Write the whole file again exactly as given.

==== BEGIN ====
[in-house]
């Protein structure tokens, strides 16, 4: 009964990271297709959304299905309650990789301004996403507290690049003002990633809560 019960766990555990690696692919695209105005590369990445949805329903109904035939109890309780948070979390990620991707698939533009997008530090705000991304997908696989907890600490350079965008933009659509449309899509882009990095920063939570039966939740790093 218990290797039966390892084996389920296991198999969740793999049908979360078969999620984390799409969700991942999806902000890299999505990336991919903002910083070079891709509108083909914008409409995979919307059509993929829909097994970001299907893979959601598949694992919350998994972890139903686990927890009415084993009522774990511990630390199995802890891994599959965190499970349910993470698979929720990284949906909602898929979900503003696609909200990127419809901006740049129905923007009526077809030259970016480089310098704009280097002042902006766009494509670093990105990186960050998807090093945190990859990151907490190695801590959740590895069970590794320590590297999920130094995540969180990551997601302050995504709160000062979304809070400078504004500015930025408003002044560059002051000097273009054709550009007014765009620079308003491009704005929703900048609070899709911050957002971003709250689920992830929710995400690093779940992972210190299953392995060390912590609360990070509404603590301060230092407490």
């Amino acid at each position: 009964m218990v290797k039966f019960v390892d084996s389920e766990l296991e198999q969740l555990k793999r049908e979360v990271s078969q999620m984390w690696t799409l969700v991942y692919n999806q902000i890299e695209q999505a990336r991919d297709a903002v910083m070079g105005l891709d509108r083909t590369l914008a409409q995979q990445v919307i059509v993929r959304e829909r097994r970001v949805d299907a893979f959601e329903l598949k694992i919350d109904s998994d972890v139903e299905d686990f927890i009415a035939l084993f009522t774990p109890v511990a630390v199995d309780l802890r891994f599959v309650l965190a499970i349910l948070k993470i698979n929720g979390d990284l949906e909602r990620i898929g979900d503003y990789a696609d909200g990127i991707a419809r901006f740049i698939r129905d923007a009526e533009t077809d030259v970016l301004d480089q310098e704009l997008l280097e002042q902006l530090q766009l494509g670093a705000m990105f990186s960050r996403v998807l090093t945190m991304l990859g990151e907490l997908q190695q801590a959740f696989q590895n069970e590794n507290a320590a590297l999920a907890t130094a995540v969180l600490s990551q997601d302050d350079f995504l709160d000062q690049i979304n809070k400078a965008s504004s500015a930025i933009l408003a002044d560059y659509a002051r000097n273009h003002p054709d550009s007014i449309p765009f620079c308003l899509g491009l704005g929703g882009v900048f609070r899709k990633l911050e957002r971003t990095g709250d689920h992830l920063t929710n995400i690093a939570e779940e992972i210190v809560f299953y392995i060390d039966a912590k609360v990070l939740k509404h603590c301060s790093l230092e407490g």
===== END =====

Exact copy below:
[in-house]
């Protein structure tokens, strides 16, 4: 009964990271297709959304299905309650990789301004996403507290690049003002990633809560 019960766990555990690696692919695209105005590369990445949805329903109904035939109890309780948070979390990620991707698939533009997008530090705000991304997908696989907890600490350079965008933009659509449309899509882009990095920063939570039966939740790093 218990290797039966390892084996389920296991198999969740793999049908979360078969999620984390799409969700991942999806902000890299999505990336991919903002910083070079891709509108083909914008409409995979919307059509993929829909097994970001299907893979959601598949694992919350998994972890139903686990927890009415084993009522774990511990630390199995802890891994599959965190499970349910993470698979929720990284949906909602898929979900503003696609909200990127419809901006740049129905923007009526077809030259970016480089310098704009280097002042902006766009494509670093990105990186960050998807090093945190990859990151907490190695801590959740590895069970590794320590590297999920130094995540969180990551997601302050995504709160000062979304809070400078504004500015930025408003002044560059002051000097273009054709550009007014765009620079308003491009704005929703900048609070899709911050957002971003709250689920992830929710995400690093779940992972210190299953392995060390912590609360990070509404603590301060230092407490």
């Amino acid at each position: 009964m218990v290797k039966f019960v390892d084996s389920e766990l296991e198999q969740l555990k793999r049908e979360v990271s078969q999620m984390w690696t799409l969700v991942y692919n999806q902000i890299e695209q999505a990336r991919d297709a903002v910083m070079g105005l891709d509108r083909t590369l914008a409409q995979q990445v919307i059509v993929r959304e829909r097994r970001v949805d299907a893979f959601e329903l598949k694992i919350d109904s998994d972890v139903e299905d686990f927890i009415a035939l084993f009522t774990p109890v511990a630390v199995d309780l802890r891994f599959v309650l965190a499970i349910l948070k993470i698979n929720g979390d990284l949906e909602r990620i898929g979900d503003y990789a696609d909200g990127i991707a419809r901006f740049i698939r129905d923007a009526e533009t077809d030259v970016l301004d480089q310098e704009l997008l280097e002042q902006l530090q766009l494509g670093a705000m990105f990186s960050r996403v998807l090093t945190m991304l990859g990151e907490l997908q190695q801590a959740f696989q590895n069970e590794n507290a320590a590297l999920a907890t130094a995540v969180l600490s990551q997601d302050d350079f995504l709160d000062q690049i979304n809070k400078a965008s504004s500015a930025i933009l408003a002044d560059y659509a002051r000097n273009h003002p054709d550009s007014i449309p765009f620079c308003l899509g491009l704005g929703g882009v900048f609070r899709k990633l911050e957002r971003t990095g709250d689920h992830l920063t929710n995400i690093a939570e779940e992972i210190v809560f299953y392995i060390d039966a912590k609360v990070l939740k509404h603590c301060s790093l230092e407490g």